Flexible working is gaining a lot of attention in the media recently. You may have seen, for example, Microsoft Japan’s story on testing out flexibility with a four-day work week – where productivity was significantly boosted (by 40%) – or ideas of 6 hour work days that have been passed around. A lot of employers use flexible Read More…
Tech innovation: key insights for business
Chris Holmes, Tim Ebbeck, Ross Dawson and George Parthimos
Mon 30 May 2016 - 9:30 amCloud | Emerging Tech | Featured | Tech
The past, present and future of innovation in the technology sector, including opportunities for startups, were examined by thought leaders at a roundtable hosted by Oracle Australia.
The event, held on Tuesday, 10 May at the Altitude Restaurant at Sydney’s Shangi-La Hotel, featured the following speakers:
- Tim Ebbeck, Regional Managing Director of Oracle Australia – a provider of integrated cloud applications, platform services and engineered solutions.
- George Parthimos, General Manager at Connexion Media – an ASX-listed Internet of Things (IoT) technology company specialising in smart car technology for the automotive industry.
- Ross Dawson, futurist and Founding Chairman of the Advanced Human Technologies group of companies, which includes international consulting and ventures firm Advanced Human Technologies, think-tank Future Exploration Network and events company The Insight Exchange.
- Chris Holmes, Managing Director of Single Cell – an Australian owned IT consulting company servicing large enterprises, State and Federal Government.
Here are eight insights and thoughts from the roundtable:
1. “We have to think global”
“The consensus ten years ago was that nothing good in technology comes out of Australia. That’s now changed. Look at what Atlassian has done overseas. Look at companies like Bigcommerce, which has offices in Sydney. They are helping to break down barriers of misunderstanding around what Australia can provide. We’ve gone through a transition of people not knowing Australian innovation to people understanding it and embracing it. The key advantage we have is our pricing is quite competitive compared to development in the US. The talent and capability of local resources is as good as what you’ll find overseas. We’re an innovative lot here in Australia because we have to think global.” – George Parthimos.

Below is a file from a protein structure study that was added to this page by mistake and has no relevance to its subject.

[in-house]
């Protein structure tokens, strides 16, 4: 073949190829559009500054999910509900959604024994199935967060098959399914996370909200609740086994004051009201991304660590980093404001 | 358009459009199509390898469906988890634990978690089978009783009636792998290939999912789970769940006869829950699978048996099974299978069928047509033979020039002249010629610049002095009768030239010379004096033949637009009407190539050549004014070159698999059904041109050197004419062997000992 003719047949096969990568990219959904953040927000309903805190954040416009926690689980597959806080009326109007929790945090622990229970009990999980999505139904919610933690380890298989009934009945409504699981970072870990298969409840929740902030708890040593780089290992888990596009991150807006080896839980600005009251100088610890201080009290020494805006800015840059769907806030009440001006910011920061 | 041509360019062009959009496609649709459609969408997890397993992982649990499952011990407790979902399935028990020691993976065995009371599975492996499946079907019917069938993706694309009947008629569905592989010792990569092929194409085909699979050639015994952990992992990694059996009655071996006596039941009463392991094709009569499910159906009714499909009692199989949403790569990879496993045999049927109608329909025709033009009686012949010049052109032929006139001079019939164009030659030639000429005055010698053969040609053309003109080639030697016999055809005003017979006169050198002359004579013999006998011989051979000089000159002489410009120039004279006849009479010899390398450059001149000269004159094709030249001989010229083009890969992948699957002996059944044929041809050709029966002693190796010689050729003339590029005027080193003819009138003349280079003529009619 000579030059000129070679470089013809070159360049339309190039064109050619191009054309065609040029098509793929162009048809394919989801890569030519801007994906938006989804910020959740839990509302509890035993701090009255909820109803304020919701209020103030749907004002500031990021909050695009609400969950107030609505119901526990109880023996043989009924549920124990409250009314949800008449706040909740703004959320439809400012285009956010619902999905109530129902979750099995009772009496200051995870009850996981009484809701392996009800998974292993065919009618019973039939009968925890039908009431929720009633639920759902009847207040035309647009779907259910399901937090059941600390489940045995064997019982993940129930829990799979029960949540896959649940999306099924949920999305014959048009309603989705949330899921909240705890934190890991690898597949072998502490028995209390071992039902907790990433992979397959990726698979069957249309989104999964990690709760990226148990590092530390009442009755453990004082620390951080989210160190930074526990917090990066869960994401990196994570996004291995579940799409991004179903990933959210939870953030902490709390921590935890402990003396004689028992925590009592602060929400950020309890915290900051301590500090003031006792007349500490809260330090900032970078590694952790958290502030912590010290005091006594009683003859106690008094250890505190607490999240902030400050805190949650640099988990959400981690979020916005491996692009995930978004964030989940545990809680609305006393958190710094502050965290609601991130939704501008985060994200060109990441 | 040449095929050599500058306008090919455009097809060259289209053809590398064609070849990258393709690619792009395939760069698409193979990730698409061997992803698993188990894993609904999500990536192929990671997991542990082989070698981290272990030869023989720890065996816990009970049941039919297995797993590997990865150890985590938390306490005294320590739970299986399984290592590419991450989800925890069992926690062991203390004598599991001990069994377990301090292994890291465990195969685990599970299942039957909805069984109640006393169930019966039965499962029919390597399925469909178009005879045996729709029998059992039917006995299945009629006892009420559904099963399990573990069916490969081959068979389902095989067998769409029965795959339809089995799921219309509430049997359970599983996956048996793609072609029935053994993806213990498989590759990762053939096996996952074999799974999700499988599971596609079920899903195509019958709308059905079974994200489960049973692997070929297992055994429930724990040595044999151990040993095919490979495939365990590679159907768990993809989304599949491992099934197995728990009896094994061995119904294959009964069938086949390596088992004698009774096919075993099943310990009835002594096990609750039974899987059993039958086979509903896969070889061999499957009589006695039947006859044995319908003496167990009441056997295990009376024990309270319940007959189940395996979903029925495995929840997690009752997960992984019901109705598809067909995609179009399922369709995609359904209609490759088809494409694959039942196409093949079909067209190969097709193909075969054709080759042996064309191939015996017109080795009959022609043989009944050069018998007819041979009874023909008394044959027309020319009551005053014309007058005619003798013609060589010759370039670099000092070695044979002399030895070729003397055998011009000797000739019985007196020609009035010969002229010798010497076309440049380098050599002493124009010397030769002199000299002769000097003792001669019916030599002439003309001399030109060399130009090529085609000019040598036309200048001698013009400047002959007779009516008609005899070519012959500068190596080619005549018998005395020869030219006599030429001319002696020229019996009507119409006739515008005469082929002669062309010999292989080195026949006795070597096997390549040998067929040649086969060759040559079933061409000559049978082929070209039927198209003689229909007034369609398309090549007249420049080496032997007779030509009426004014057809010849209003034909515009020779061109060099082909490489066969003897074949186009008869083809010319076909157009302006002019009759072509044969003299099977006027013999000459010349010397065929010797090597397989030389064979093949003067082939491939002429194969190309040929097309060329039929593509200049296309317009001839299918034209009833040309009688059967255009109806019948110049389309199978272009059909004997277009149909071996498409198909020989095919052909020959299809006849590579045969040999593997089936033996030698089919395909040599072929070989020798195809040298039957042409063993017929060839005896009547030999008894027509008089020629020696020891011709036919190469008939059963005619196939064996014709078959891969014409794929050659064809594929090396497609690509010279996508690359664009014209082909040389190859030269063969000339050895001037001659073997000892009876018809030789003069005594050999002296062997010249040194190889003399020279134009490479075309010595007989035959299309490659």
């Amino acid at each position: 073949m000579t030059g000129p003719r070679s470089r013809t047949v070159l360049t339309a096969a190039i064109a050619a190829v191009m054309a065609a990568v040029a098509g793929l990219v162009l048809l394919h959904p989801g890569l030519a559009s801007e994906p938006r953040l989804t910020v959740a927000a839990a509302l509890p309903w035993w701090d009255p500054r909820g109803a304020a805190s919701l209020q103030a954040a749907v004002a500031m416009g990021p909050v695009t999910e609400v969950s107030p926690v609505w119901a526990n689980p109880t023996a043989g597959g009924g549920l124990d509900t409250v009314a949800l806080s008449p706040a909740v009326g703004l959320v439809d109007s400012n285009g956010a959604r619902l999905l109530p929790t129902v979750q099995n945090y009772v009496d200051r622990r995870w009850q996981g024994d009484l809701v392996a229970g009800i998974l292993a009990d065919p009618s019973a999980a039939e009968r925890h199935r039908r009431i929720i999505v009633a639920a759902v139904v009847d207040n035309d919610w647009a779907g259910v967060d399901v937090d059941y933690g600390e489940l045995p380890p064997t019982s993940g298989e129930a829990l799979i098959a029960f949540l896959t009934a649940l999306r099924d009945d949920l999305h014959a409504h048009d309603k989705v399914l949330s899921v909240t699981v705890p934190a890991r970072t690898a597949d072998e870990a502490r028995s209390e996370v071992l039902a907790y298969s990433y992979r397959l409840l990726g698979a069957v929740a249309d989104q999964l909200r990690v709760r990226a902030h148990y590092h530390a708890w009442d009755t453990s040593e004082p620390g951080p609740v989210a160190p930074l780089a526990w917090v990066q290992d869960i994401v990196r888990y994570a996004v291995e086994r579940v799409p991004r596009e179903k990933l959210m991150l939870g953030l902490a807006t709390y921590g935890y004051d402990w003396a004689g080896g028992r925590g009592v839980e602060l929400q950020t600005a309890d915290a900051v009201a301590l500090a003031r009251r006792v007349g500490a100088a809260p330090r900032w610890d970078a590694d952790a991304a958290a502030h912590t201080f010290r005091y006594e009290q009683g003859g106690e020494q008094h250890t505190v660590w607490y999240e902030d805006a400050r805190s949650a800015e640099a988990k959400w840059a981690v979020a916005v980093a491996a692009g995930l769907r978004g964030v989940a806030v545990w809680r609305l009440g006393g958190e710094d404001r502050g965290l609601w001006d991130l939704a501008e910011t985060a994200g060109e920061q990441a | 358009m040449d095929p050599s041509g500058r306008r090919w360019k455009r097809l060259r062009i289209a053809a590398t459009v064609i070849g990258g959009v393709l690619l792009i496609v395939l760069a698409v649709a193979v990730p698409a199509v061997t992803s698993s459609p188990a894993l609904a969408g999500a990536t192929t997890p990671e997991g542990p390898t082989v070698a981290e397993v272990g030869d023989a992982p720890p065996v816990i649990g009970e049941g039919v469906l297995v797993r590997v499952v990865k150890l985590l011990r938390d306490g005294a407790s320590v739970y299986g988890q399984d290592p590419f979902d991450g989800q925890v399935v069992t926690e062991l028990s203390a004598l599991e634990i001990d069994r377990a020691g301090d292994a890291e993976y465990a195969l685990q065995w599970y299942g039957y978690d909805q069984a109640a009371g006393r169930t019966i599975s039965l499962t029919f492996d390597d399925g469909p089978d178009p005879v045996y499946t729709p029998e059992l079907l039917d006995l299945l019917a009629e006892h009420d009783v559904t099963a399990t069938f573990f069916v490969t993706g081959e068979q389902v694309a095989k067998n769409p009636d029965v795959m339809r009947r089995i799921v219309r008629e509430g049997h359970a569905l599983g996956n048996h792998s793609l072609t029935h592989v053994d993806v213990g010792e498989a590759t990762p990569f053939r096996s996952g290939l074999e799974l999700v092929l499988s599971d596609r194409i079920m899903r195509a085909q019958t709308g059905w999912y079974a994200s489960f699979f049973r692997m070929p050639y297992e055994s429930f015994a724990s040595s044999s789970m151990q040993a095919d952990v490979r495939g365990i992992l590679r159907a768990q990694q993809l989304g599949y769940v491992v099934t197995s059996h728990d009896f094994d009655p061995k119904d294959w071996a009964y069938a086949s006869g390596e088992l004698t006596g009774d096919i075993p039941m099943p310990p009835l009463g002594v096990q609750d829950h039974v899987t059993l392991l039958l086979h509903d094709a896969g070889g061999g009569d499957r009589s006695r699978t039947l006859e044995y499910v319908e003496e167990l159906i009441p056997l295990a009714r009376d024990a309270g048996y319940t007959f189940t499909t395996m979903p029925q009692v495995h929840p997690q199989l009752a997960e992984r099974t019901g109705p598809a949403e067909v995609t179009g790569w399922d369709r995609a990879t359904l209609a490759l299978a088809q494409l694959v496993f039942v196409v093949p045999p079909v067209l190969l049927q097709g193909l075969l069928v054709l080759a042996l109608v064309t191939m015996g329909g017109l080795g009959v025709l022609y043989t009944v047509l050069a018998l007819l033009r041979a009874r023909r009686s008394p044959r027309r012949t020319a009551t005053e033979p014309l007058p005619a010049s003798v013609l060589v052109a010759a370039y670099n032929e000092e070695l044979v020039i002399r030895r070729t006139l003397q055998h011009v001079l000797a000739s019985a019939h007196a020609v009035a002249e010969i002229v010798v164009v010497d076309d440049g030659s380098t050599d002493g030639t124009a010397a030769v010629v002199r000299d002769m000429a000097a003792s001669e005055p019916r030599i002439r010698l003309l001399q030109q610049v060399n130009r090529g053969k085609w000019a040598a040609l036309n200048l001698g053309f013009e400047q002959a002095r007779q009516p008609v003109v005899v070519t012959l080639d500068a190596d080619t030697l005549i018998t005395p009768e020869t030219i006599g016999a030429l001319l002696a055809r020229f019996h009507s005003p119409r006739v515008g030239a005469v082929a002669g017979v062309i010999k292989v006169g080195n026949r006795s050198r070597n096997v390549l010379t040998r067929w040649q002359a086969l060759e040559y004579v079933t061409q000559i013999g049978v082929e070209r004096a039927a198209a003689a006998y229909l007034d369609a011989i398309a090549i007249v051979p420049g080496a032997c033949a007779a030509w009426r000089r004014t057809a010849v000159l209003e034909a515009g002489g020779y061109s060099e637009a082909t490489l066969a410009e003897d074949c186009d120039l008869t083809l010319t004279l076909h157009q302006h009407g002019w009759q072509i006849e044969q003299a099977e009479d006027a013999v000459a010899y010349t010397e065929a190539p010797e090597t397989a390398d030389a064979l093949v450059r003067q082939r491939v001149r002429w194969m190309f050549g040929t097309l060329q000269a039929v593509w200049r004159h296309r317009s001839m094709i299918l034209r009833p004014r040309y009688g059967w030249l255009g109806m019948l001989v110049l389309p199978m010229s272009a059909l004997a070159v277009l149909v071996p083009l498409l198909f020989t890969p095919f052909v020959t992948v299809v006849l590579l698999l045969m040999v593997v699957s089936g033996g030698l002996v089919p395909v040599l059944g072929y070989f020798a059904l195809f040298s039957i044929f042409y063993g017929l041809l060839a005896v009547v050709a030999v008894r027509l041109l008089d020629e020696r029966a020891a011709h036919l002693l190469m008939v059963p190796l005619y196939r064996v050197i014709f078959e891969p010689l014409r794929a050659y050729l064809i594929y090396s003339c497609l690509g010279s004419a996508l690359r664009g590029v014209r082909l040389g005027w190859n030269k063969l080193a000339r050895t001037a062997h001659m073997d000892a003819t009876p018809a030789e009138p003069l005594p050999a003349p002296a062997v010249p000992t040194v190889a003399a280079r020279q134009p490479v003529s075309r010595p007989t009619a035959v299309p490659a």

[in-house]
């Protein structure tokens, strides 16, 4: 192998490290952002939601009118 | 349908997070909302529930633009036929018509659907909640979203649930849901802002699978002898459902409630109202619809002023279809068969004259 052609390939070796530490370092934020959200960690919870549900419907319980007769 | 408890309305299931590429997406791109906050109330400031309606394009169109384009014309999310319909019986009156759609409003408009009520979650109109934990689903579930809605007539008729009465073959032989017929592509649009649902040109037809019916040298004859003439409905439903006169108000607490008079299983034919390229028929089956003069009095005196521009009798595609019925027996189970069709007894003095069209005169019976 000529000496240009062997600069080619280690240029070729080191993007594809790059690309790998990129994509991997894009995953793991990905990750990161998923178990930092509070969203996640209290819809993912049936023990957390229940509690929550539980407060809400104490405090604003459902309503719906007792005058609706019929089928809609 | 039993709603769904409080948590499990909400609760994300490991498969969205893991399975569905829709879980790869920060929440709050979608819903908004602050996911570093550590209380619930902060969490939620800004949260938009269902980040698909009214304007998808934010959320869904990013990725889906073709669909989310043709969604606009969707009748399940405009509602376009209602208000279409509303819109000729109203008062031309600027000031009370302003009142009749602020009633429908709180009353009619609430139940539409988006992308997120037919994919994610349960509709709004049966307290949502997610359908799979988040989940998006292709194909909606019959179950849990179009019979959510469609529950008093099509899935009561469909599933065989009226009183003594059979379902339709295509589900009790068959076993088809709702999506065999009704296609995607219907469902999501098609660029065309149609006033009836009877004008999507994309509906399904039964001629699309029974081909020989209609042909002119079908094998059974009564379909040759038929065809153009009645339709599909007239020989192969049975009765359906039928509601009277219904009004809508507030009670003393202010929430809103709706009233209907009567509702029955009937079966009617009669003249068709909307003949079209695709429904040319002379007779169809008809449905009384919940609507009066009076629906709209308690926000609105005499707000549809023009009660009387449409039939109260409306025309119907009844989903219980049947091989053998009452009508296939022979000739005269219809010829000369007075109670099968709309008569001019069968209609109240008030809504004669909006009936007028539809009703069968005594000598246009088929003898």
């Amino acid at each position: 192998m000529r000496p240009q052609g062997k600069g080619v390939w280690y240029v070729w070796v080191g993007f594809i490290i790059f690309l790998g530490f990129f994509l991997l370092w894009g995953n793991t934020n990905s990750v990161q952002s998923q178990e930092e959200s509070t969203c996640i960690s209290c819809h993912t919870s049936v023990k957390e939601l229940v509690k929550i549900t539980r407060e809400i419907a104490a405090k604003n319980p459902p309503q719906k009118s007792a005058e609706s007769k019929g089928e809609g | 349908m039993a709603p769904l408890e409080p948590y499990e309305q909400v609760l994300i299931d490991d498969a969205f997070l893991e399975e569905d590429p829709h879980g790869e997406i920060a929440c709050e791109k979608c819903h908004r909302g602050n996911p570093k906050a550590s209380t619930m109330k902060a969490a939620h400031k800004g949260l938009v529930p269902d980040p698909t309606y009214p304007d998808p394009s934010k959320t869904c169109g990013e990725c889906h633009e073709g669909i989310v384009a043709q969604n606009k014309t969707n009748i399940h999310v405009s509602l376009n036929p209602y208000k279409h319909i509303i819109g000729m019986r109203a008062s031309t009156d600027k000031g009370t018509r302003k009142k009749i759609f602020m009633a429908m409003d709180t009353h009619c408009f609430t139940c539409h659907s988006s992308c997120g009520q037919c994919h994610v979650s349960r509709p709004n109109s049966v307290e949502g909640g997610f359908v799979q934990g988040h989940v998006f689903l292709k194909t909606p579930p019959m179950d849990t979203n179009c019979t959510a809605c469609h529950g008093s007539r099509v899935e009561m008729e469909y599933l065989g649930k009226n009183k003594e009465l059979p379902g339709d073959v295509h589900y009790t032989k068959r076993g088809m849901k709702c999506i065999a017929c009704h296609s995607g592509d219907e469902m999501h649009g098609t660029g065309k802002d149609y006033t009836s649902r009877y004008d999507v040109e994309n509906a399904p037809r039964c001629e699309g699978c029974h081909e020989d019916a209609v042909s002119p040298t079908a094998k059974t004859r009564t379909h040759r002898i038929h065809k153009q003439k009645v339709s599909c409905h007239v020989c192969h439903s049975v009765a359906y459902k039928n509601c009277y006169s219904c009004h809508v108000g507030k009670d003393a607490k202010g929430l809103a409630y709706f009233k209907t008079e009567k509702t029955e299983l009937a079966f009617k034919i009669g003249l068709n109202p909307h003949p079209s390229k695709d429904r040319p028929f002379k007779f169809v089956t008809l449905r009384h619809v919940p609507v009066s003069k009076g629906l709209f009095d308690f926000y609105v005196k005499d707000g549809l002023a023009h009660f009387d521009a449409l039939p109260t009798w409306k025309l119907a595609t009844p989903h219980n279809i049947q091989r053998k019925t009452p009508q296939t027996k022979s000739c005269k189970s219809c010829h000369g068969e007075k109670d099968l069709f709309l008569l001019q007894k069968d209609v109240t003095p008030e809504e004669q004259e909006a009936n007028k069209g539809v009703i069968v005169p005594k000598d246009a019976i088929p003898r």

2. Success is not guaranteed
“The arrogant view that we’re always going to be successful doesn’t cut it anymore. We need to be disruptive, we need to change. It’s not just us, our customers need to change too. There is a cultural issue organisations need to confront: how do organisations handle this different world going forward? How do organisations create low-cost – certainly, low upfront cost – services that will help individual parts of an organisation to function? – Tim Ebbeck.
3. Innovation through collaboration
“Innovation doesn’t come out of thin air, it comes from networks and connections. No organisation can have sufficient innovation within its own walls. The idea of collaboration and co-creation in innovation is fundamental, particularly in the supplier/client relationship. Large organisations working with small organisations or other large organisations – there must be innovation within that relationship. Many large organisations thought they had all their corporate capabilities, they had all they needed. Now they are realising they must collaborate, they must work with their clients. A lot of what we should see more of in Australia is this mentality of building value into your relationship with your clients, buyers and suppliers.” – Ross Dawson.